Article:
Sox split doubleheader with Twins

Minnesota Twins left fielder Eduardo Escobar, right, is congratulated by teammate Torri Hunter after his two-run, home run against the Boston Red Sox during the ninth inning in the first baseball game of a doubleheader at Fenway Park in Boston, Wednesday, June 3, 2015. (AP Photo/Charles Krupa)

BOSTON (AP) — The first-place Minnesota Twins didn’t have many opportunities against Boston pitchers. And they failed to capitalize on two they got.

That lack of timely hitting contributed to a 6-3 defeat to the Red Sox on Wednesday, one day after the AL Central leaders lost 1-0 in the start of a four-game series.

“We tried to hang in there,” Twins manager Paul Molitor said after the opener of a day-night doubleheader. “We had an opportunity in the eighth.”

That was when Joe Mauer pinch hit with one out and runners at first and third. He hit a hard shot to first baseman Mike Napoli, who stepped on the bag and threw to shortstop Xander Bogaerts, who tagged Brian Dozier to complete a double play.

Dozier could have gotten in a rundown, giving Danny Santana time to score from third. Or Santana could have run harder.

“I don’t think Danny ran probably as hard as he could,” Molitor said. “I was kind of watching more what Brian was going to do. We were yelling ‘hold up.’ ”

The way Rodriguez (2-0) pitched, the Twins couldn’t afford to waste chances.

The hard-throwing left-hander gave up one run and two hits with seven strikeouts and two walks in seven innings. Seven days earlier in a 5-1 win at Texas, he left after giving up three hits in 7 2-3 shutout innings.

He is the first pitcher since at least 1900 to throw at least seven innings, allow no more than three hits and no more than one run in each of his first two outings.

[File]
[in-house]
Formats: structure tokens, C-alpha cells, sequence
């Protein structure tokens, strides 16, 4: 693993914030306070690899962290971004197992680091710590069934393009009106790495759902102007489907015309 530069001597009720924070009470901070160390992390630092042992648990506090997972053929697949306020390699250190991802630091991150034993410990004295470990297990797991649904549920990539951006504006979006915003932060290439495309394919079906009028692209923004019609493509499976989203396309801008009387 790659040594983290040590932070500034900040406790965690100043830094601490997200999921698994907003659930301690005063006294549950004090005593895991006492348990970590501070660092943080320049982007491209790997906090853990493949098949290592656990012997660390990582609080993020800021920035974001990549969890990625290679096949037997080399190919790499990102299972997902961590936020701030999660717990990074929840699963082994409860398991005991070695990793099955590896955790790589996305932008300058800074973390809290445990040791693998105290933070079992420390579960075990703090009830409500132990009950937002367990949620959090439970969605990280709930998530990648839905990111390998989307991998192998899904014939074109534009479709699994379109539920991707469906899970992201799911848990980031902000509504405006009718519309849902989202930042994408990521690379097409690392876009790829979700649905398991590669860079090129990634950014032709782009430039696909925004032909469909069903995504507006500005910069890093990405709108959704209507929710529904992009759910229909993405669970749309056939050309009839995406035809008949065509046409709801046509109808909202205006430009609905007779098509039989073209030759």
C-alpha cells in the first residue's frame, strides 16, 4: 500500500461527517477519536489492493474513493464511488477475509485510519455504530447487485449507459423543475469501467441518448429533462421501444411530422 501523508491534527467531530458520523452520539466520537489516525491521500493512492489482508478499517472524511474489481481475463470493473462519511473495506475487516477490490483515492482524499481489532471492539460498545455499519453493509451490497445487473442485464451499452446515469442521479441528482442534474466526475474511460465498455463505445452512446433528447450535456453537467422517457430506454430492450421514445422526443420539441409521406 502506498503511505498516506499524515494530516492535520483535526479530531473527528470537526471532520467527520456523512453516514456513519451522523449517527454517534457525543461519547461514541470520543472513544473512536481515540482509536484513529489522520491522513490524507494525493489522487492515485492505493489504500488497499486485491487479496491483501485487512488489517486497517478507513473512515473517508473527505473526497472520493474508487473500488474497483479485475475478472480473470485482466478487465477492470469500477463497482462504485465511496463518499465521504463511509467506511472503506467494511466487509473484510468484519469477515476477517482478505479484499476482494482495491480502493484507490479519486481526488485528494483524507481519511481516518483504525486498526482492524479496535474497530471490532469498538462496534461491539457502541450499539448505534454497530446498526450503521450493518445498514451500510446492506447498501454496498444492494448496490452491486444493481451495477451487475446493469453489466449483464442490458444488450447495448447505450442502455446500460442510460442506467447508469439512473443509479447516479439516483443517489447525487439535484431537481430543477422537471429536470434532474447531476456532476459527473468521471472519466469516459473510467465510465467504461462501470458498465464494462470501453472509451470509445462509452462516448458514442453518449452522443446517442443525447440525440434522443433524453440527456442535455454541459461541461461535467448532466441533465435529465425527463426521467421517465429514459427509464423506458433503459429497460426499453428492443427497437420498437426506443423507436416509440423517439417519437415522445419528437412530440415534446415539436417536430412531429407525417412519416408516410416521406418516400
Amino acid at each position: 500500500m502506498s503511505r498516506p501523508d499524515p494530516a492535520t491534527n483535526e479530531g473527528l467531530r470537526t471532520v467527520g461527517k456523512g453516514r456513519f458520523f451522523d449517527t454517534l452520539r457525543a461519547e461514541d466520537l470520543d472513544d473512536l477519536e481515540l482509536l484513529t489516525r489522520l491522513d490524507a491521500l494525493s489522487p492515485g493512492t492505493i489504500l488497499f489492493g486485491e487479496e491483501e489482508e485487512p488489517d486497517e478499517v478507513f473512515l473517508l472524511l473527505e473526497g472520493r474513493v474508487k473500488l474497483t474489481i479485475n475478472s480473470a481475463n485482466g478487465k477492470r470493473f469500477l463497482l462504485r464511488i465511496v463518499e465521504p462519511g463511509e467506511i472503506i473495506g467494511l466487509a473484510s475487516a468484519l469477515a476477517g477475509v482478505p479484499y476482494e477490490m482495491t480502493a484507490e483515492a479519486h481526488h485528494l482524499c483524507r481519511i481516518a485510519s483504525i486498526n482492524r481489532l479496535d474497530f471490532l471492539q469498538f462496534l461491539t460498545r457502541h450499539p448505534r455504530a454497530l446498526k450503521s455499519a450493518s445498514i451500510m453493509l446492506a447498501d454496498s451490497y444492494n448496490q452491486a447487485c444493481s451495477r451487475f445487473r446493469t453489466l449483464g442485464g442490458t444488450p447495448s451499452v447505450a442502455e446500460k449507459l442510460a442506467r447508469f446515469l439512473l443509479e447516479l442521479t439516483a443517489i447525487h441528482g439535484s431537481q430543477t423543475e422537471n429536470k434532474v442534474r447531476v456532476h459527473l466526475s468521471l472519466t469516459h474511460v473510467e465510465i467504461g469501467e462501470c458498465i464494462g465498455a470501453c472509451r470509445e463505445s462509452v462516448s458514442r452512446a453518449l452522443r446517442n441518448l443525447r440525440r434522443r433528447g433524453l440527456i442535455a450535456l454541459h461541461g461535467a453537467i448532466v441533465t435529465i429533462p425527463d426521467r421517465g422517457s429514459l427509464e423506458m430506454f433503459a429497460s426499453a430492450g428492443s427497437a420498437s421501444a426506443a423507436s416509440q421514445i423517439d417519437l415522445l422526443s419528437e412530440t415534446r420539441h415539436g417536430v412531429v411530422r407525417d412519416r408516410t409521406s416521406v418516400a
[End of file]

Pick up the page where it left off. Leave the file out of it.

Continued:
“He’s a pleasure to watch,” Boston manager John Farrell said. “A special kid.”

Rodriguez was surprised when Baltimore traded him for reliever Andrew Miller at last year’s trade deadline.

“But,” he said, “look at where I am right now. Now I’m going to say thanks to them.”

Rodriguez allowed just a solo homer by Brian Dozier in the third and an infield single by Santana in the sixth. Alexi Ogando gave up a two-run homer to Eduardo Escobar in the ninth.

“Rodriguez was as good as advertised,” Paul Molitor said.

The game was a makeup for Monday night’s rainout.

The Red Sox scored five runs in 4 1-3 innings against Phil Hughes (4-5). Mike Napoli added a solo homer, his ninth of the season, in the seventh against Michael Tonkin, making it 6-1.

Dustin Pedroia had four singles, Xander Bogaerts added three and David Ortiz had two doubles.

“It’s not very fun when you feel like you’re just constantly trying to battle out of jams,” Hughes said.

After going 1-6 on a trip, Boston got its second outstanding pitching performance against Minnesota, which won seven of eight games before losing two straight to the Red Sox. Clay Buchholz allowed three hits in eight innings in a 1-0 Red Sox win Tuesday night.

GAME TWO

BOSTON (AP) — Eduardo Rodriguez pitched brilliantly for Boston in the opener of the day-night double-header. Another rookie, Minnesota’s Trevor May, was even better in the second game.

The Twins’ right-hander allowed two hits over seven innings to lift Minnesota to a 2-0 victory and a split of the doubleheader on Wednesday.

In the first game, the Red Sox left-hander allowed one run and two hits in seven innings in a 6-3 win.